I answered you're question. I said that it would be Constitutionally possible. Conceptual seems broader than constitutional. So your concept was already included. As long as your saying that you're smarter than me, at least get your logics straight, sweetie.
 

Mortimer Brezny:

Do you think it is even conceptually possible for a Congress to so burden the President with regulations that he cannot effectively do his job? Or is that a conceptual impossibility for you?

The Constitution allows (in theory) many things that are counter-intuitive, or possibly even wrong or stupid. In fact, it allows for itself to be replaced en masse by the verbatim constitution of the former USSR. It is not a "be-all and end-all" to prevent pernicious results (however defined or perceived). There was plenty of discussion in the adoption debates as to the sufficiency of the various provisions in warding off various undesirable situations, but at bottom, there has to be a fair reliance on the good sense and character of those that it encompasses. In fact, even were it perfect in its provisions, it still is nothing more than a piece of paper, and relies of people following it reasonably faithfully.

Yes, Congress can "burden" a president so much that the president cannot do his job; the remedy for that lies outside the Constitution itself in those cases where the Constitution doesn't specifically prohibit such behaviour. That's the nature of the beast; were the Constitution to get too much more specific on the constraints of Congress or of the president, one might argue that the Constitution itself had become a "burden" that prohibited the president (or Congress) from doing their jobs (at least for that specific situation)....

Cheers,
 

Oh, so when you said "that Congress, by overriding the President's veto, can force the President to go to war with soldiers whose only weapons are plastic spoons" you were not taling about a possible inefficiency in the Constitution. Right.

I answered you're question. I said that it would be Constitutionally possible. Conceptual seems broader than constitutional. So your concept was already included.


This really makes no sense. This is like your response to my comment the other day that the Democrats will be starting hearings to hold the President politically accountable. Your response was that Professor Levinson does not think impeachment should be used for trivial matters. Fine, but that has nothing to do with the hearings I was talking about, which will not be impeachment hearings.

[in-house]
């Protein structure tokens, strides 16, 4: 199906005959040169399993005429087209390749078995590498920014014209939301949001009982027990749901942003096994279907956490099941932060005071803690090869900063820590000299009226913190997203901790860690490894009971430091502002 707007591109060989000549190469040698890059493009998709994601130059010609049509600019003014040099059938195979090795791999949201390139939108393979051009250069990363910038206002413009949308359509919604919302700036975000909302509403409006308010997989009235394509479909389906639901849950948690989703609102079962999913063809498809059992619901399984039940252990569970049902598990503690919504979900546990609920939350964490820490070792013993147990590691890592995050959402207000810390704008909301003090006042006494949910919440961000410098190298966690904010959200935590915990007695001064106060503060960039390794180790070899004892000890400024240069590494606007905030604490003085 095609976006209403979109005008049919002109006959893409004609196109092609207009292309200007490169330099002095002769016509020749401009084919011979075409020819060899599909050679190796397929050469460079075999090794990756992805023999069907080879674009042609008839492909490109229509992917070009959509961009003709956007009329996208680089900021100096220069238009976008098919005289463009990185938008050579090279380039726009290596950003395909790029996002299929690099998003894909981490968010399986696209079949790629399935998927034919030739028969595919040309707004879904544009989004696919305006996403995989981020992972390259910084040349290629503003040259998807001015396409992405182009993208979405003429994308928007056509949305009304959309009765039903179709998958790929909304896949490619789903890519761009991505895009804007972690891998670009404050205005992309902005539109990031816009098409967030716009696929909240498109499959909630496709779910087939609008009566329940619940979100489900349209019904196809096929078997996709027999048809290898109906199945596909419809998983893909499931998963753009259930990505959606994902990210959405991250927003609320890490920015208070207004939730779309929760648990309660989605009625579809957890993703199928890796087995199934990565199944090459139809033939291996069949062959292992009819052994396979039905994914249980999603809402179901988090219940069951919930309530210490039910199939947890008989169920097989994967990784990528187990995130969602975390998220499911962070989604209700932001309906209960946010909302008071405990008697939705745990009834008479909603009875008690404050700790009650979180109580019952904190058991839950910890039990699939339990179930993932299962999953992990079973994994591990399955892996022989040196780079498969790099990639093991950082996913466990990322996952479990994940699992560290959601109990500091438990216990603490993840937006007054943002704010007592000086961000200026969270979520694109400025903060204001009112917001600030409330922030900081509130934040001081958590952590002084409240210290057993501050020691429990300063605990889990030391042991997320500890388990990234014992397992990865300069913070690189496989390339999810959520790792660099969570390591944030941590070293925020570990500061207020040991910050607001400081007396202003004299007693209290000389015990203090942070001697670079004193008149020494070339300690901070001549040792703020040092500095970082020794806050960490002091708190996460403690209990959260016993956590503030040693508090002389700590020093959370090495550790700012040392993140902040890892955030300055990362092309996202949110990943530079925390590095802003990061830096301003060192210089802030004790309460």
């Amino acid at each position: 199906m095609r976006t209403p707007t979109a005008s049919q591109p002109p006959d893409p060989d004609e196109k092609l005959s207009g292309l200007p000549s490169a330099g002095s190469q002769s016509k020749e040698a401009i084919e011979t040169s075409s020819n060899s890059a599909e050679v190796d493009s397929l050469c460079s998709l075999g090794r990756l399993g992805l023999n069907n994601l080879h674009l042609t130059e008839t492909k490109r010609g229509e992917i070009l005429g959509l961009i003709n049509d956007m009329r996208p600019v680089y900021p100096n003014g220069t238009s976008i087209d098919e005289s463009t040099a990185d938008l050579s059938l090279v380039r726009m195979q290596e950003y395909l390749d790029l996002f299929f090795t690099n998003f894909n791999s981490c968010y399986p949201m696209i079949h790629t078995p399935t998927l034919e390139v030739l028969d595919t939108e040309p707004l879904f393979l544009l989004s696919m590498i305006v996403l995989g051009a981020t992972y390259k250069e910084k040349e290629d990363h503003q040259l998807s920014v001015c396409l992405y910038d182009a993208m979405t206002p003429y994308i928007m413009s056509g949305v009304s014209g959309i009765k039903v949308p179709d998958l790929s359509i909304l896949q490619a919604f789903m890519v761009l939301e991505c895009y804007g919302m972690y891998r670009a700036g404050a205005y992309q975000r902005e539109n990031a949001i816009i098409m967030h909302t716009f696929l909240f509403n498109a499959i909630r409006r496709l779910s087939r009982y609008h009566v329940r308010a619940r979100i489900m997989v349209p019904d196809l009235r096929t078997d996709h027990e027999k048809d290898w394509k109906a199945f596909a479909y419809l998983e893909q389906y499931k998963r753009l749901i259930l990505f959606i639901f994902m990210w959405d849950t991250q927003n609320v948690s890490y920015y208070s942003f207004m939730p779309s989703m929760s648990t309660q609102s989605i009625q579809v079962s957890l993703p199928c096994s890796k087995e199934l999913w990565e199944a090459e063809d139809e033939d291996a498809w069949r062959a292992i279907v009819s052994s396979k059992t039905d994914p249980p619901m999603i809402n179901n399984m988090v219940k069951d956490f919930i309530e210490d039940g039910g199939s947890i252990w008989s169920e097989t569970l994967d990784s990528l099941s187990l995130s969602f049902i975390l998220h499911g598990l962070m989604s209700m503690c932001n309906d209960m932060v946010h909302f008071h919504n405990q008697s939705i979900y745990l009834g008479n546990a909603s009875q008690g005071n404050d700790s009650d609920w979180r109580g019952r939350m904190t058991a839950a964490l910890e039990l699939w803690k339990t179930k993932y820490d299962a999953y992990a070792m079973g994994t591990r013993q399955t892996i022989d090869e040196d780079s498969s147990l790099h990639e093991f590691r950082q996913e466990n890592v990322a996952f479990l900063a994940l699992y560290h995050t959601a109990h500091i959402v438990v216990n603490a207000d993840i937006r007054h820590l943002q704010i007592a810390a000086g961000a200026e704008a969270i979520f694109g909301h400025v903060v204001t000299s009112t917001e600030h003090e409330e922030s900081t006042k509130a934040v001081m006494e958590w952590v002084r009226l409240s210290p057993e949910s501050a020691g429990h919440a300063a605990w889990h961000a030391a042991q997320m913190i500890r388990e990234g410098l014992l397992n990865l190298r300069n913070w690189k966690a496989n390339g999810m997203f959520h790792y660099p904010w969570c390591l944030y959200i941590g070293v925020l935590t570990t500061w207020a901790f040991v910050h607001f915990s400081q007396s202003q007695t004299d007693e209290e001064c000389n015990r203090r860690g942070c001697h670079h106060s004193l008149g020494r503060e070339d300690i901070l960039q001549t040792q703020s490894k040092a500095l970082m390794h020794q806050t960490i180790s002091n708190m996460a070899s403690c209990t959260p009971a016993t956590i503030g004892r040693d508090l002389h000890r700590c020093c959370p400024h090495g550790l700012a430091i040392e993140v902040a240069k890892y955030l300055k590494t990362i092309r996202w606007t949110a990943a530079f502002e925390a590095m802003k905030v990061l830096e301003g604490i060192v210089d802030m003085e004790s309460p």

I make myself quite clear above. The distinction is between inefficiencies purposely put in the Constitution, e.g., a requirement of a 2/3rd majority to override a veto, and those that theorists manufacture by interpreting the Constitution incoherently. My point is actually that a theorist's conception of the Constitution can be underinclusive (which I say above), so that the realm of his conceptual possibility is subsumed into that of constitutional possibility. In other words, the theorist's imagination is improverished. That was my entire point. It is why I say: "Or is that a conceptual impossibility for you?" Professor Lederman's interpretation of the Constitution is incoherent, i.e., it leaves things out of the Constitution that are actually there. I have been consistent in this regard. You can disagree, but to pretend I said something other than what I said is either childish or, yes, stupid.
 

Mort asks, at the top of the thread: Do you think it is even conceptually possible...Or is that a conceptual impossibility for you?

Anne's replies: yes I think it is constitutionally possible...

Thereafter Mort tries to pretend that Anne's answer doesn't denote clearly that such a possibility is easily conceived by Anne. C'mon, Mort, simple logic. Anne has answered clearly, not only is it conceptually possible it's easy to conceive within the constraints of the Constitution.

And I repeat, When "the President" defines "his job" as the illegal and immoral occupation of sovereign nations, then my answer is, "Dear God, I hope so!" Likewise when "his job" is sending thousands more to fight and die in same.
 

Thereafter Mort tries to pretend that Anne's answer doesn't denote clearly that such a possibility is easily conceived by Anne.